My (and yours, too?) Or else’s could mean, do mean—

The less I write, the crazier I am—oh you think I am being a cliché? That I’m pulling on that “writer’s persona” – oh no y’allses. I am slap dab cray-cray when I do not regularly write. And “or else” means I’ll not meet my deadlines—if I were working at a “9 to 5 regular job” and didn’t do my work, I’d be fired; well, it’s the same if I don’t meet my deadlines—then I could hear a see ya Kat! We’ll go find some author who takes her job seriously and meets her deadlines and actually writes books instead of just saying she’s going to—huhn. I’ve always met my deadlines because I drank my Discipline Juice. Give me a glass, quick! If I don’t write my readers will sure miss my books—okay, this is  my hope anyway *haw!* But, yes, I suppose there are some who would miss me before eventually forgetting about me because there are plenny more authors out there who will WRITE THE DANGED BOOK! It means I don’t pull in a salary. “Or else” means I let people down—and I let myself down.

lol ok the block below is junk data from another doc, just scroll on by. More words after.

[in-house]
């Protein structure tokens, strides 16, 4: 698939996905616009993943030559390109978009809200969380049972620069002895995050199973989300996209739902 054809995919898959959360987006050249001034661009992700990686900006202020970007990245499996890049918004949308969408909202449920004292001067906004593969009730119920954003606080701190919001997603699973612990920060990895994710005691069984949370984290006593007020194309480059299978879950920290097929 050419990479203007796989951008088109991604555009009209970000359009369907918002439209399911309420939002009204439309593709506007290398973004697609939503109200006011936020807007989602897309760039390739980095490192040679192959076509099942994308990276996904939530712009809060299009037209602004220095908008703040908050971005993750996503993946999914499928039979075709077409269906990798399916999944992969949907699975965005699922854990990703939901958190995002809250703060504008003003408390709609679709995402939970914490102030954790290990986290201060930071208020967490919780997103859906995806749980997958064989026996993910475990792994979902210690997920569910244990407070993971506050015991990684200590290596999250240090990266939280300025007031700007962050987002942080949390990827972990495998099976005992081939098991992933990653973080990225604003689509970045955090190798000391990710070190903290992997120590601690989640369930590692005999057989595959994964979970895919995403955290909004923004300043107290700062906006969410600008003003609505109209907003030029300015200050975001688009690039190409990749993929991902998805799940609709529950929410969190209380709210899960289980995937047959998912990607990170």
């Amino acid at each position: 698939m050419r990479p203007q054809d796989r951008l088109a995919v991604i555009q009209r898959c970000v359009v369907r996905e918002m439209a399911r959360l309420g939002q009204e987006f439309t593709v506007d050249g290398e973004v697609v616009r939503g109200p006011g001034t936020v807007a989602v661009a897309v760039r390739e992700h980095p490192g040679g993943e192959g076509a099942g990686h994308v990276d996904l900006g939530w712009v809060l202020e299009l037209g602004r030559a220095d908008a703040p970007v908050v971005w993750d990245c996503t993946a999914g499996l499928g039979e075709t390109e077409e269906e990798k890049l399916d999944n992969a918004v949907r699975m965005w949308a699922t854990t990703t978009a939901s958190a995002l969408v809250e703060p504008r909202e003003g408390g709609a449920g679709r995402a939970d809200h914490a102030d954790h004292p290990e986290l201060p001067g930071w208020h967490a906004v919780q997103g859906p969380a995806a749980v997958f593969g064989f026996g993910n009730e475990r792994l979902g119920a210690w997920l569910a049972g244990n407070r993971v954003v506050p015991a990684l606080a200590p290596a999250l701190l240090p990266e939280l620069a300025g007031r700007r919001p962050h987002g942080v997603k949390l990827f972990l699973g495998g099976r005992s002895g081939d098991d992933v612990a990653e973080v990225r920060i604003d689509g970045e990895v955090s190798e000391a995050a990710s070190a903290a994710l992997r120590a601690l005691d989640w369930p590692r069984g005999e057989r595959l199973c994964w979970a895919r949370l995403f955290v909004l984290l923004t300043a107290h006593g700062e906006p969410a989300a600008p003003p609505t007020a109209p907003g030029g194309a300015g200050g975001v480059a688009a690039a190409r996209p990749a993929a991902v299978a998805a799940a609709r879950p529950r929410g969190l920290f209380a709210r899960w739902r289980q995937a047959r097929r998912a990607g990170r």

Folks, whatever it is you want, discipline is the vehicle to drive you there—hey “drive” – yeah – discipline and drive – get it Huh? get it! Ha!

Discipline: Thesaurus on word doc reads—control, regulation, restraint, authority obedience, and the opposite of it reads: CHAOS. Oh! How perfect for me! Yes, chaos happens inside my pea-headed brain and all up and around this here Self when I am not disciplined. Lawdy be.

Look! Up in the sky! It's a bird -

Y’allses, you must drink your daily glass of Discipline Juice so you can grow strong and supple and capable of leaping tall buildings in a single bound! Or at least you will reach your goals and do the things you wish for, hope for, live for, dream about, and if leaping tall buildings in a single bound is your dream, well, um, well—okay, it probably ain’t gonna happen—I hate to be the one to bust up your bubbles but maybe you oughta think of something else to strive for. Just sayin. Buildings are TALL, dang it all. Oh, you meant metaphorically leap over them -well, why didn’t you say so. Huhn.

Without discipline we eat and drink too much, spend too much, laze around too much, make excuses too much.